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The Anecdotage of Glasgow
Early Glasgow Radicals and pursuit of reform under difficulties


ABOUT the years 1816-20, a remarkable political agitation took place amongst the working-classes in the west of Scotland, the city of Glasgow forming the centre of the disturbance. This movement, known as the Radical Reform movement, was set in motion by a few choice spirits—such as John Russell, a respectable manufacturer in Glasgow; John Ogilvie, china merchant in Jamaica Street; John M’Arthur, ironmonger in Argyle Street; Benjamin Gray, shoemaker in Nelson Street; William Watson, manufacturer in George Street; William Lang, printer in Bell Street; and John M’Leod, cotton spinner in Turreen Street; all moving in the respectable middle ranks of society.

These men, moved by a sense of the inequalities of the political system of representation, and by the abuses that existed in Parliament, convened a great public meeting to be held in Glasgow in the month of October, 1816. This event, so common in our own day, is said to have put His Majesty’s (George III.) ministers in great alarm; and to show the difficulties under which our reforming fathers had to contend we are told that Mr. James Black, then Lord Provost, positively prohibited the meeting being held upon the Green, and threatened, if they persisted in holding it there, he would turn out the 42nd Regiment to scatter the malcontents and prevent the meeting going on.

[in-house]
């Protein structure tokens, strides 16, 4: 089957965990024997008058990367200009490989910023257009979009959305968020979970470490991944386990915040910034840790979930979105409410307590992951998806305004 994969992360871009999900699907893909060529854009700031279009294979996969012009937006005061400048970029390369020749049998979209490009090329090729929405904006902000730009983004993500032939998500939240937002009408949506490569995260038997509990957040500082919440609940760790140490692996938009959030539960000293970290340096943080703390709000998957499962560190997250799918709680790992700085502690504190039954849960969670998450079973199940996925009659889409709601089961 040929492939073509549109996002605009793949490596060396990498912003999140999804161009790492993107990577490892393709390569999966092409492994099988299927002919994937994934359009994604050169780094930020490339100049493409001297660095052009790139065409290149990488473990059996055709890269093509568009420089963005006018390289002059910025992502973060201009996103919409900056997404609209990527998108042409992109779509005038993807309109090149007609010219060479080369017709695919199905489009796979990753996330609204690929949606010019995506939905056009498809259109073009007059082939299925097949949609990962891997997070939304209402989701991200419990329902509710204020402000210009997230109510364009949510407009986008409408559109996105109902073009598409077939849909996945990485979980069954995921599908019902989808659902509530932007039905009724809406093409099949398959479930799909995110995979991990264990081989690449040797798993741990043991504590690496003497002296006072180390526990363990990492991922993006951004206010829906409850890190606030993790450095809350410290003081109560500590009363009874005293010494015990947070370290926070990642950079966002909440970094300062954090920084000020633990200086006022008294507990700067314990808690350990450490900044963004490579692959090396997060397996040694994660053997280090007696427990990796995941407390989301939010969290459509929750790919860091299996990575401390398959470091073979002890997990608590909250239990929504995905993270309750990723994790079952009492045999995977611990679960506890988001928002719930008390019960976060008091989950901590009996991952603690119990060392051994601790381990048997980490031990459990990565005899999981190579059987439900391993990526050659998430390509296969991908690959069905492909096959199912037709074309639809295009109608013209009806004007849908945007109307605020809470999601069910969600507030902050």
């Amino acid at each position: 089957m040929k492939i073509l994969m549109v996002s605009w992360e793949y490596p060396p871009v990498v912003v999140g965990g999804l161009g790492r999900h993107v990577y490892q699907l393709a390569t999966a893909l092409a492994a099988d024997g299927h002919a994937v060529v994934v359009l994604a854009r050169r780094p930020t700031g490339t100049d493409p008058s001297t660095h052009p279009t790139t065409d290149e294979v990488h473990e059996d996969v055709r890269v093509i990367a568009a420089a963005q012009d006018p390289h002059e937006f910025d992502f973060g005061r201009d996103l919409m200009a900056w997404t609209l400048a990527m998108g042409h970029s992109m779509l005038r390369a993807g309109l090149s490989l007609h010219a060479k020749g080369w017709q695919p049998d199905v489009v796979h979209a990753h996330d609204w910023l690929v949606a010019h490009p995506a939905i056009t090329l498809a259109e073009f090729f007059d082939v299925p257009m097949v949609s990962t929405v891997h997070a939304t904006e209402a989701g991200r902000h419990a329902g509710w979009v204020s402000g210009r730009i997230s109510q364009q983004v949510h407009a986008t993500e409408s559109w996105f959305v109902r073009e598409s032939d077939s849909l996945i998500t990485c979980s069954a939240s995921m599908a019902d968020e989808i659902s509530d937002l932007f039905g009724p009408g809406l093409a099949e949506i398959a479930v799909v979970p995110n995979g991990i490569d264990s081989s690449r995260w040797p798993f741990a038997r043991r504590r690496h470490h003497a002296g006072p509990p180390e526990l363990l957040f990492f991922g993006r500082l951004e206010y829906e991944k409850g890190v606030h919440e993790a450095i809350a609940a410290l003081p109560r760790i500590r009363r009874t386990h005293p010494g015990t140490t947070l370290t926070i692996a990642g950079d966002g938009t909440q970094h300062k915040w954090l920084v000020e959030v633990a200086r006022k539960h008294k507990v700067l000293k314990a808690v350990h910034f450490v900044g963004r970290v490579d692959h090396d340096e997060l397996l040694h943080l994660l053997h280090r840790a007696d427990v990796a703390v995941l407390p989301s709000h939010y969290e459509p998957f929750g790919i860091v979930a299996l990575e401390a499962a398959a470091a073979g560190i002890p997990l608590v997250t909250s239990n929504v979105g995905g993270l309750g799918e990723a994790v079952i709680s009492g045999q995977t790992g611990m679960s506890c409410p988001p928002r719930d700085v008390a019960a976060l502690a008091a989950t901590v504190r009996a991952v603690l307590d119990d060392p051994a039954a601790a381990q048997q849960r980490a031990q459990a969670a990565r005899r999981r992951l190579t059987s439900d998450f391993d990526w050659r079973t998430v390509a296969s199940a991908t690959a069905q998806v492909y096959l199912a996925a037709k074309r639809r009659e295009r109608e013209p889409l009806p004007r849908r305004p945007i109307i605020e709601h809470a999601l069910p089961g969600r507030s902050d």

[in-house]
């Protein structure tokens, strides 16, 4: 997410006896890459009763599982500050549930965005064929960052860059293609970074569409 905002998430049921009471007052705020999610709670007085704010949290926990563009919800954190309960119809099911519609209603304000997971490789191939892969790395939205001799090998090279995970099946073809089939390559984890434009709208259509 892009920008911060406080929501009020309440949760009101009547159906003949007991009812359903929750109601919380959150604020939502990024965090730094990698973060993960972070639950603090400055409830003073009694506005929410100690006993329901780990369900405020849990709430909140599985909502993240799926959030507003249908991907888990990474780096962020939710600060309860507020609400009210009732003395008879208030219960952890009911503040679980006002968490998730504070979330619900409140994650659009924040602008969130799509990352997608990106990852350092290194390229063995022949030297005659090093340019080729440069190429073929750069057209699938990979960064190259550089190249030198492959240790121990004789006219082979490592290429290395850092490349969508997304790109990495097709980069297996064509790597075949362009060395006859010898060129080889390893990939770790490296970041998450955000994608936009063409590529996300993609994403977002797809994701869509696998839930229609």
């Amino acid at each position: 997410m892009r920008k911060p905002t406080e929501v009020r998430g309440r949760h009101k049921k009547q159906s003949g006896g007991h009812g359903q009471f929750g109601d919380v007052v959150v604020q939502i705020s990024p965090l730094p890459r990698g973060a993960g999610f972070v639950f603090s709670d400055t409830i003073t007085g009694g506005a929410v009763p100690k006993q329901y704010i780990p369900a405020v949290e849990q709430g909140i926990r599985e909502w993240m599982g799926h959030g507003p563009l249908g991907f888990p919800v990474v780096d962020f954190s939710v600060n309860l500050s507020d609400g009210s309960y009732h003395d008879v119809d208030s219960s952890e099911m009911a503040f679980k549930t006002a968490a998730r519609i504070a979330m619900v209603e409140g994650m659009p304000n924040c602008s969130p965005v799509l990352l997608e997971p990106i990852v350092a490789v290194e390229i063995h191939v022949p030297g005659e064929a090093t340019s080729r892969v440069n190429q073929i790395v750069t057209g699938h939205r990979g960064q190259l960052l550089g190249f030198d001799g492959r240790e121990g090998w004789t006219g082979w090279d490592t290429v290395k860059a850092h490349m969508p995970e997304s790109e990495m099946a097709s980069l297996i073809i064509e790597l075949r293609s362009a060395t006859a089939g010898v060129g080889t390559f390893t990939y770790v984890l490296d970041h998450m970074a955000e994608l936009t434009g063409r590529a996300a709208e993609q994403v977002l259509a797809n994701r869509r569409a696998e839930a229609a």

The leaders of the Reform movement then applied for the use of the Trades’ Hall, but it was peremptorily refused. They next applied to Mr. Daniel Caldwell of the Eagle Inn, who was known to be a bit of a black-neb, as the Reformers were then called. Mr. Caldwell heartily assented to give them the use of his stable-yard in Maxwell Street, and large placards were put out announcing the meeting. But the provost and magistrates, backed up by the landlord of the property, so worked upon the fears of the poor innkeeper, charging him with being an abettor of most wicked sedition, that he was compelled to cancel the agreement, although no objection was made to allow Maule of Panmure and Provost Dixon of Dumbarton to fight a main of cocks for a thousand guineas, in the same yard, a week or two afterwards.

In the emergency that had now arisen, James Turner, a citizen who made a .fortune and a position to himself as a retailer of snuff and tobacco in a small shop in High Street, came fearlessly forward, and offered the use of one of his fields at Thrushgrove, within the boundaries of the city, as a place of meeting. Accordingly, on the 20th October, 1816, the meeting was held in Thrusbgrove Park, and so great had been the notoriety created by the abortive attempts to prevent it, that no fewer than 40,000 individuals were gathered together; so that the opposition was not only defeated, but became the very best means adapted for furthering the cause of the Reformers.

It is said that not a creature was injured, not a sixpence stolen, among that vast crowd, which was the greatest that had ever been held up to that date, not only in Glasgow, but in the kingdom. And yet the magistrates were trembling with fear during the time it was held. The 42nd Regiment was drawn up in arms within the barrack square in Gallowgate, while the dragoons in their barracks at PortEglinton were ready, saddled and bridled, to gallop over Glasgow if the signal were given from the flagstaff on the top of the jail.

For thus granting the use of Thrushgrove Park as a place of meeting for such an obnoxious purpose, and for other suspicious complications with the black - nebs, Mr. Turner was afterwards sent a prisoner to the Bridewell of Glasgow, where he lay for some time under the capital charge of high treason, although it is gratifying to learn that he outlived all his persecutions, and became in the end one of the most active magistrates of the city.


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